Politics & Policy

McCabe Is Fired, and Our Political Class Beclowns Itself, Once Again

Former FBI Director Andrew McCabe (Eric Thayer/Reuters)
Lie all you want. Argue against the very claims you just made. If you have standards, make sure they’re double standards.

For those who have memories that last longer than nine minutes, you probably remember a time — let’s call it “last Tuesday” — when the battle lines were drawn, and they were very, very clear. Republicans knew that the FBI bureaucracy could not be trusted. It was out to get Trump. FISA-Gate proved the FBI’s corruption, and the inspector general was not to be trusted. The FBI cannot possibly police itself.

Balderdash, declared Democrats. How dare you question the patriotism and professionalism of federal agents. Don’t you Republicans profess to like law enforcement? The political components of the Justice Department are rotten to the core. The career civil servants, on the other hand, are the brave bulwark against Trump’s impulsive, lawless, amateurish authoritarianism.

Then, Wednesday, the FBI’s Office of Professional Responsibility (OPR) recommended firing FBI deputy director Andrew McCabe for allegedly misleading investigators about his contacts with the media in the late stages of the 2016 presidential campaign. DOJ Inspector General Michael Horowitz is working on a report that reportedly will be highly critical of McCabe, and the findings apparently triggered the OPR’s review.

McCabe, readers may recall, is a favorite target of President Donald Trump. McCabe has been a central player in the FBI investigations of Hillary Clinton, Russian election interference, and potential Russian ties to the Trump campaign. He’s a potential witness in the obstruction investigation against Trump. Trump believes that McCabe is biased against him, in part because McCabe’s wife received substantial campaign assistance from Clinton friend (and former Virginia governor) Terry McAuliffe during her failed run for the Virginia state senate in 2015. Here are two Trump tweets from December:

So Tuesday’s take was old and broken. Wednesday was a new day. The roles reversed. Republicans online were supporting the inspector general and the proud and nonpartisan civil servants in the OPR. Democrats online were decrying the allegedly obvious political corruption of the review process, a corruption that now had seeped into the permanent bureaucracy of the DOJ. And then, when the attorney general fired McCabe late Friday night, the Left truly erupted. No tweet better captured the fury than former CIA director John Brennan’s:

Meanwhile, just as the Right was vigorously defending the integrity of the DOJ process, Trump weighed in:

Ahh yes, there’s nothing like a Trump tweet to reassure America that the process of terminating one of America’s most senior law-enforcement officers was completely fair, nonpartisan, and professional.

Oh, and keep in mind that all this sanctimony — all this fury — was unleashed online without the public, politicians, or pundits having seen the testimony that allegedly caused McCabe’s termination. No one knew the actual evidence, yet their rage and certainty were undiminished.

But that’s pretty much par for the course. Remember, we’ve just exited a news cycle where the public, pundits, and politicians opined authoritatively about the legality and credibility of FISA applications they hadn’t read.  Instead of waiting for comprehensive reports or reviewing source documents, they sallied forth into online battle relying mainly on two shoddily written, hopelessly partisan memos from a terribly compromised House committee.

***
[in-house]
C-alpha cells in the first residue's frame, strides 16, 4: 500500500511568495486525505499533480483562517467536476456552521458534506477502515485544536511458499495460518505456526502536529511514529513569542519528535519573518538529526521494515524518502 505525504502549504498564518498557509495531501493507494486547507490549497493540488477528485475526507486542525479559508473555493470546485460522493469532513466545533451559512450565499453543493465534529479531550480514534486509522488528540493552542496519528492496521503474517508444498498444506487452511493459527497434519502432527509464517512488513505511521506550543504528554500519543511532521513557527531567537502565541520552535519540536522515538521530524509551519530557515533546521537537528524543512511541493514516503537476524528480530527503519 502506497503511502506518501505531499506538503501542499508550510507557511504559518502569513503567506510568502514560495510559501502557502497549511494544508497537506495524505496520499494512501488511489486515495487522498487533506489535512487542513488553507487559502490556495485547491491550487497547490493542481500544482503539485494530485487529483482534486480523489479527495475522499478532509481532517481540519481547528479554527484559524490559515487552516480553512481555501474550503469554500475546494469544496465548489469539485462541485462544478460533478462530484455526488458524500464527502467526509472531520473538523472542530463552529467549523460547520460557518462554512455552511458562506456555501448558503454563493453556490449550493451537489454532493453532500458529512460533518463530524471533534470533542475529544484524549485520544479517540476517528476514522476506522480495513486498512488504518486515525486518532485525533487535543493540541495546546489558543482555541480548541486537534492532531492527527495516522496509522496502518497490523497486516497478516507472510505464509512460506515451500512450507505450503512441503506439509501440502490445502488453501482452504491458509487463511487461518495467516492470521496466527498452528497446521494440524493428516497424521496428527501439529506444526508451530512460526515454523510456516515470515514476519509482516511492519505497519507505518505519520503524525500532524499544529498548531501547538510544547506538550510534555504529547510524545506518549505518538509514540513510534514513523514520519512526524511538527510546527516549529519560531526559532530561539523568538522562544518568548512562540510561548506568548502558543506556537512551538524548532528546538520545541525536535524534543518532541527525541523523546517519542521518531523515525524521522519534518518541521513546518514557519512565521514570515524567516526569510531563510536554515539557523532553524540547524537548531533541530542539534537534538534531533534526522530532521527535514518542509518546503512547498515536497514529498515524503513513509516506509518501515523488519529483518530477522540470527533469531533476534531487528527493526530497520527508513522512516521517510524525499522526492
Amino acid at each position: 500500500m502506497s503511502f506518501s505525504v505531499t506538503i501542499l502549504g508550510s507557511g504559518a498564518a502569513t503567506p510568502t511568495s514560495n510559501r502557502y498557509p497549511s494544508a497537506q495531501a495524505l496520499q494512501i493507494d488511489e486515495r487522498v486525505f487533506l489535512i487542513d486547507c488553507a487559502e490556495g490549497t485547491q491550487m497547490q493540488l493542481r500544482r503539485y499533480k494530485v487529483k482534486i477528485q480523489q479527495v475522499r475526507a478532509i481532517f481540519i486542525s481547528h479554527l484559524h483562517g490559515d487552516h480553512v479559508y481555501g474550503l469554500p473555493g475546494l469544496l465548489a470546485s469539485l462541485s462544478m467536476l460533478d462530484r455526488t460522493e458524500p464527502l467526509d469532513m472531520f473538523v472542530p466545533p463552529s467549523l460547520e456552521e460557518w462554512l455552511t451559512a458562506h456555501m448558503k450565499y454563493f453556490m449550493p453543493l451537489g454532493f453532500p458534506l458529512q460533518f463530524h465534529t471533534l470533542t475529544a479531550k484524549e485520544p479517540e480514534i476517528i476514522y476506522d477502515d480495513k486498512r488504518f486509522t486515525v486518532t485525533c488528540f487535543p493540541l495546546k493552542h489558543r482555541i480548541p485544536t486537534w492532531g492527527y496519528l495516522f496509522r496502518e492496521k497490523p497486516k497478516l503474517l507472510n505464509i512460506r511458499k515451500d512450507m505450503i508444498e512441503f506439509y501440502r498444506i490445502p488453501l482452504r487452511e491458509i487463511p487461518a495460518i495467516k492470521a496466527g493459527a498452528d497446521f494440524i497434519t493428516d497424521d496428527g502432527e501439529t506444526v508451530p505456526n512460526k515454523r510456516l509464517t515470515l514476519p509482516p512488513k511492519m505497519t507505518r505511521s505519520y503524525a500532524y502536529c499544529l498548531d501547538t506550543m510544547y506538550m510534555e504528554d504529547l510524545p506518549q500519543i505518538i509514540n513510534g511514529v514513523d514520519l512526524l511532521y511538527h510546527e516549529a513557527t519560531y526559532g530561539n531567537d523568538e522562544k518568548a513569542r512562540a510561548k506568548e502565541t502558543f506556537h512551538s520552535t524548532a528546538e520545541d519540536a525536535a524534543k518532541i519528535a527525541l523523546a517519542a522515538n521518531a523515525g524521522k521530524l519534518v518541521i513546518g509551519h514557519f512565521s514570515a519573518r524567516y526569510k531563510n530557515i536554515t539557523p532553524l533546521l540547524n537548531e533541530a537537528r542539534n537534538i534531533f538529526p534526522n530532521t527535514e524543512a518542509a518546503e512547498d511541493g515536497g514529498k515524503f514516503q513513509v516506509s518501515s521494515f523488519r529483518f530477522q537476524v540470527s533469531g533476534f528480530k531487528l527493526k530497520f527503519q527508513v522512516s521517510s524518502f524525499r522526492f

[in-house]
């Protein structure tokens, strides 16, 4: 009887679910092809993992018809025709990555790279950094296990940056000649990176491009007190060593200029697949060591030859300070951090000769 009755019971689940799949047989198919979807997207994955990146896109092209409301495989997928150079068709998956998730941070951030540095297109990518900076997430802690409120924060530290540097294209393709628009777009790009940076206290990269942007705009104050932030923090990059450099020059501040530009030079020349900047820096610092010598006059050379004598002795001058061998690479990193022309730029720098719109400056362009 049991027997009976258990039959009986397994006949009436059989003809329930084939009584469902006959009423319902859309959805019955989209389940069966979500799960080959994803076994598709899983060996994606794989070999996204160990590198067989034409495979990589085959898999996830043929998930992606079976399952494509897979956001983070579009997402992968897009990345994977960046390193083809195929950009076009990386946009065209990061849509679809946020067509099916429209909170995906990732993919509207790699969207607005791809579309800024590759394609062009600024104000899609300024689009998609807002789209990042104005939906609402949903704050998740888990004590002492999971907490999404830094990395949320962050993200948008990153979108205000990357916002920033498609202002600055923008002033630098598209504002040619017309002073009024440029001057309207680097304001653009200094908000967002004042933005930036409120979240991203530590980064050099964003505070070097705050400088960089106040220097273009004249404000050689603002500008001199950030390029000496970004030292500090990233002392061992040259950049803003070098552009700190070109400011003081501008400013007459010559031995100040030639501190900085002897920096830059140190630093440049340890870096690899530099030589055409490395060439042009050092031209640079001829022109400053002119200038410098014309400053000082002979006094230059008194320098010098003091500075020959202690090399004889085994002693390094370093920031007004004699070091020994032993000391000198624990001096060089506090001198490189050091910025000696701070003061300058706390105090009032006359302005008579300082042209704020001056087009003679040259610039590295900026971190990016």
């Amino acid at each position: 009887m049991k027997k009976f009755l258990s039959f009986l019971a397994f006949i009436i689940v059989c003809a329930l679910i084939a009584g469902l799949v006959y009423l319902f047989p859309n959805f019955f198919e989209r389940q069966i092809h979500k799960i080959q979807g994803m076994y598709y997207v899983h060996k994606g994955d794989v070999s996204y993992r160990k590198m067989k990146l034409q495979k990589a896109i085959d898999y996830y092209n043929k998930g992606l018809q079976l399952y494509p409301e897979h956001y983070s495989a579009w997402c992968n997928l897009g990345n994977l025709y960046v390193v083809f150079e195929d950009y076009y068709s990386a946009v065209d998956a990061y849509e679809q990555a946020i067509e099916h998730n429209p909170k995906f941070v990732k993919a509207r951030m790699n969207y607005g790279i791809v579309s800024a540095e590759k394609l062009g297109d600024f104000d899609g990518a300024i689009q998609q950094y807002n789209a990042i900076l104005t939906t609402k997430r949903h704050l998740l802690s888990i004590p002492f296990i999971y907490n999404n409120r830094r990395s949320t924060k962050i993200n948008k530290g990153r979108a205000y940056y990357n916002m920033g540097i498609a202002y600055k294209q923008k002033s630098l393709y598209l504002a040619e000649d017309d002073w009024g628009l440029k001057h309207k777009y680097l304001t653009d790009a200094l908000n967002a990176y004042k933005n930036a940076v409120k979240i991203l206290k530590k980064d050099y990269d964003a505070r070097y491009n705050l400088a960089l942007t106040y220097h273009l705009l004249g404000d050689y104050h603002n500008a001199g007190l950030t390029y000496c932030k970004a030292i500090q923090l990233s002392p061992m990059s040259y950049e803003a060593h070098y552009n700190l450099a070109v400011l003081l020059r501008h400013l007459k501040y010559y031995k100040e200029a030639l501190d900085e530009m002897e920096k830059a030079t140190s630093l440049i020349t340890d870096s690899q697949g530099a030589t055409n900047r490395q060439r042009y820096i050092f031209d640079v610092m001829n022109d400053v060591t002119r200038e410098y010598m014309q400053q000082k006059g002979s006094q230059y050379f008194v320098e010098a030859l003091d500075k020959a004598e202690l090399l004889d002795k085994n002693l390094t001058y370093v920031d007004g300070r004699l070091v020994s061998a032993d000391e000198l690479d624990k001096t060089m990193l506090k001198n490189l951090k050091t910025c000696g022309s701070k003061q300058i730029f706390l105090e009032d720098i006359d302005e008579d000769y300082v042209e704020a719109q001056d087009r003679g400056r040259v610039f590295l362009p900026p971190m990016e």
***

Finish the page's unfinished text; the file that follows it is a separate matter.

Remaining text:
At this point American political hypocrisy is boundless. The same people who would parse and condemn Barack Obama’s public statements about ongoing investigations now urge us to ignore Trump’s tweets. Meaningless venting, they say. Conversely, the same people who told us that Obama’s public pronouncements had no impact on the good professionals at the FBI and IRS now tell us that Trump’s tirades are proof positive of political influence on the DOJ.

And Friday-night news dumps? Well, they’re suspicious only if we don’t like the news.

One of the most loathsome political stunts in recent memory was the claim of the Democratic Senate majority leader in 2012 that Mitt Romney had not paid income taxes for ten years. He made the claim without any foundation, and it was patently false. Yet he repeated the claim time and again, hammering home an idea that the wealthy Romney escaped his civic obligations while the rest of us schmucks paid our fair share. After the election, when the extent of Harry Reid’s perfidy was known, a reporter asked him if his tactics were “reminiscent of McCarthyism.”

His answer? “They can call it whatever they want. Romney didn’t win, did he?”

We fought a political culture war, and Harry Reid won. Or perhaps it’s better to say he was but one teacher among many. He was just another politician who taught us that winning isn’t just everything. It’s the only thing. Lie all you want. Argue against the very claims you just made. If you have standards, make sure they’re double standards. But if you win, then the accolades will roll down from the heavens. Your critics can be dismissed as those messy elitists who just don’t like your “tone” or “style.” And you’re doing it for a good cause. Always, you’re doing it for a good cause.

I don’t know yet if the DOJ’s decision to terminate McCabe was correct. I haven’t seen the evidence. And until I do, I’ll withhold judgment. But as for the current state of our public discourse? The evidence is in, and the judgment is clear. American partisans beclown themselves more each and every day.

David French — David French is a senior writer for National Review, a senior fellow at the National Review Institute, and a veteran of Operation Iraqi Freedom.

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